The cynicism we uncover among policy actors is, of course, broadly applicable to many professions. All jobs breed their share of discontents, and we might expect that the élites involved in policy deliberation on obesity would be no different. From this perspective, the significance of our research is that it punctures the popular image of élite collusion.
Having made that point, however, what this case also reveals is that although most actors are cynical about the ‘game’, small but significant numbers are no longer willing to stoically carry on playing it; the move to undermine, subvert or opt out of the practices and institutions of deliberative governance represents the most intriguing finding from this study.
The anti-politics literature has two answers to this problem. The first is that these views represent a growing gap between citizen and elite expectations about what democratic politics can and should deliver. From this perspective, the system is broken and in urgent need of reform. There are lots of views on what form this could take – from electoral engineering to deliberative democracy – but they key point is that change is required to regain legitimacy.
The second is that democratic politics requires of elites a certain stoicism in the face of repeated and often insurmountable policy challenges. This view of policy-making echoes Weber’s old idea of politics as a ‘slow boring of hard boards’. From this perspective, expectations need to be tempered before things get out of hand.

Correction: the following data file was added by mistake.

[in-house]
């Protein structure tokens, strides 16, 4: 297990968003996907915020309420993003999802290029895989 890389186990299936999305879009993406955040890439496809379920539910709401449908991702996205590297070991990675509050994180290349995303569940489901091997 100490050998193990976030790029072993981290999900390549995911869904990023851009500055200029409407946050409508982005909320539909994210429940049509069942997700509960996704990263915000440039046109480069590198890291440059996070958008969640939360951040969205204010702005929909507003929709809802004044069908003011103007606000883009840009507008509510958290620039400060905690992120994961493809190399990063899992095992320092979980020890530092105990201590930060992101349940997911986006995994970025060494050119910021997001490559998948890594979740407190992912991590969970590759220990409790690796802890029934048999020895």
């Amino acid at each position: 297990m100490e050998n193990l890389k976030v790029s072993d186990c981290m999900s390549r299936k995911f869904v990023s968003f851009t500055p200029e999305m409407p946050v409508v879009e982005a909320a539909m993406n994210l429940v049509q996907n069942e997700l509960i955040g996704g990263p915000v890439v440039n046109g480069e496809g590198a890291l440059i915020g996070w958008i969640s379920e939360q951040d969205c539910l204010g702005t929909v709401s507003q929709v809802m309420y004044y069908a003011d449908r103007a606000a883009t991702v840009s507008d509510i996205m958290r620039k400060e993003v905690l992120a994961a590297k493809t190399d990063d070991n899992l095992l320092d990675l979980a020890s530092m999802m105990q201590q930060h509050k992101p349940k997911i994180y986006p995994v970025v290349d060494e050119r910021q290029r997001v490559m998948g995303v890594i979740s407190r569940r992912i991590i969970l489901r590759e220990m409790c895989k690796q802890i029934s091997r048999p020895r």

We conclude that both perspectives have something to tell us about contemporary elite cynicism. The ‘stoic’ response tells us much about what is constant about the problems and challenges that policy makers face when seeking to initiate change. The ‘gap’ response tells us more about what is different and highlights how new modes of networked governance have altered the ways actors see and understand their roles.
The most fruitful reaction, we suggest, will involve a fusion of these two perspectives. Much as our account unveils about actors’ experiences and perceptions of recently emerged forms of deliberative governance, any evolution will involve reinterpreting and reasserting the stoicism required of the people who take part. Seen in this light, new practices prompted by the unwillingness of actors to maintain the status quo will not solve complex governance problems like obesity once-and-for-all. They will simply strive to better produce contingent agreement around the process and confer greater legitimacy on outcomes, at least for a time.
Sketching out what any such practices or institutions might look like is beyond our scope here. What we can do, though, is highlight the importance of considering élite views in this enterprise. So far the loudest calls for democratic renewal have focused on citizen perspectives. The lesson from our research is that disillusionment with democratic governance is common to both élite and citizen actors, and that this should be reflected in future work not just on anti-politics as a phenomenon, but on associated efforts to renew democratic practices. Only by appreciating both views and the links between them – for which our research provides an important initial insight – can we gain a more holistic understanding of contemporary anti-political trends, and the implications for the future of democratic government.
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Jack Corbett is a Research Fellow at the Griffith Business School, Australia.
John Boswell is a Lecturer in Politics at the University of Southampton. His interests include democratic governance, health policy, and interpretive research methods. Read more about him here and read more of his published work here.